### Introduction

It is possible to determine the time constant of an exponentially decaying signal by direct measurement using cursors or measurement parameters. Alternatively, we can verify that the waveshape is indeed exponential by logarithmically weighting the signal. If the result is linear, it indicates that the source waveform is exponential. Thus, we can read the slope of the signal directly.

#### Figure 1:

A typical decaying exponential signal

Let’s look at a typical application. In Figure 1 we have an exponentially falling waveform. A typical exponential process can be described by an equation of the form:

$$V(t) = ae^{-t/τ} + b$$

 Where a and b are arbitrary constants τ is the exponential time constant t ≥ 0.

The time constant is defined as the time value that results in the value of the waveform falling to 37% (1/e) of its initial value. This measurement can be made in a number of ways. The first method is to use relative horizontal cursors to measure the time difference between two amplitude values with a ratio of 0.37. This is illustrated in Figure 2.

#### Figure 2:

Using horizontal relative cursors to determine the time constant of an exponential signal

Set the upper (left-most) cursor, note the amplitude readout. Calculate 37% of that reading and move the lower (right-most) cursor to a horizontal location where the amplitude is that value. The time constant is the time between cursors. In Figure 2, the X cursor reading is 1.013μs.

A more direct technique is to use the delta time at level (dt@lvl) parameter. This measures the time between two user-set levels as shown in Figure 3. The threshold levels should have a ratio of 37%. The example in figure 3 has the upper threshold set to 95%. The lower threshold is 0.37 of this, or 35%. Detailed parameter markers show the thresholds as horizontal dashed lines. The corresponding threshold crossing times are marked with dashed vertical lines and the time difference between those lines is read out as the dt@Lv parameter, 1.005 μs. This number is a better estimate of the time constant because the threshold can be set more accurately than the cursor positions.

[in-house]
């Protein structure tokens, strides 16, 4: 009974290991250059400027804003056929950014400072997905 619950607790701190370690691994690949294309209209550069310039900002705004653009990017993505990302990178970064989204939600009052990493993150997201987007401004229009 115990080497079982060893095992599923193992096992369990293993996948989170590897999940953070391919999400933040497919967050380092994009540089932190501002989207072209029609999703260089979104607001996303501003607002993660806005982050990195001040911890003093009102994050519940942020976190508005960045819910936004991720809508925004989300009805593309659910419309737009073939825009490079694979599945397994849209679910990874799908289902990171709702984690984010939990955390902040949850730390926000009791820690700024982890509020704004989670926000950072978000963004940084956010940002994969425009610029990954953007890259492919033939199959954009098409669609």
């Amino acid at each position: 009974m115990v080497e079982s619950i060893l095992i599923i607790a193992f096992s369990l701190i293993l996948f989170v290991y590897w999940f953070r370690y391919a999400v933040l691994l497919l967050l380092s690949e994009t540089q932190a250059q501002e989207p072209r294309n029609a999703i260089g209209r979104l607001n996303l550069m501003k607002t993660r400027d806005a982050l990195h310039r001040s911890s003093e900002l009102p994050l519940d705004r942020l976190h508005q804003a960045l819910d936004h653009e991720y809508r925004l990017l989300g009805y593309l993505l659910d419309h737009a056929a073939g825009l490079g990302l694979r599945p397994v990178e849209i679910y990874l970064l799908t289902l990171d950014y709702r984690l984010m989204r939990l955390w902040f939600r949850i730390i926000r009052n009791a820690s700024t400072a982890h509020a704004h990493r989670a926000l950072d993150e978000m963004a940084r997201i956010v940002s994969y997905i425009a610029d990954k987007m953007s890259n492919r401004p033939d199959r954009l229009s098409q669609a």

#### Figure 3:

Measuring the time constant using the delta time at level parameter

Another approach is to take the natural logarithm of the exponential signal using waveform math and to measure the slope of the resulting waveforms as shown in Figure 4.

#### Figure 4:

Determing the time constant by taking the slope of the natural logarithm of the exponential waveform

The natural logarithm of an exponential function is a linear ramp as seen in figure 4. If we look at this mathematically:

$$Ln [V(t)] = Ln [ae^{-t/τ} + b]$$ $$Ln [(V(t) - b) / a] = {-t\overτ}$$ $$τ = {-t \over {ln[(V(t)-b)/a]}}$$

The time constant is the reciprocal of the slope of the ramp. In Figure 4, the slew rate parameter (P2) is used to measure the slope of the math function. The threshold levels were set to the natural logarithm of the 95% and 35% values used in figure 3. P3 is set up using parameter math to take the reciprocal of P2; this is the time constant of the original exponential 1.006 μs.

The use of the delta time at level parameter is the easiest and most accurate measurement technique but the other methods may serve as well.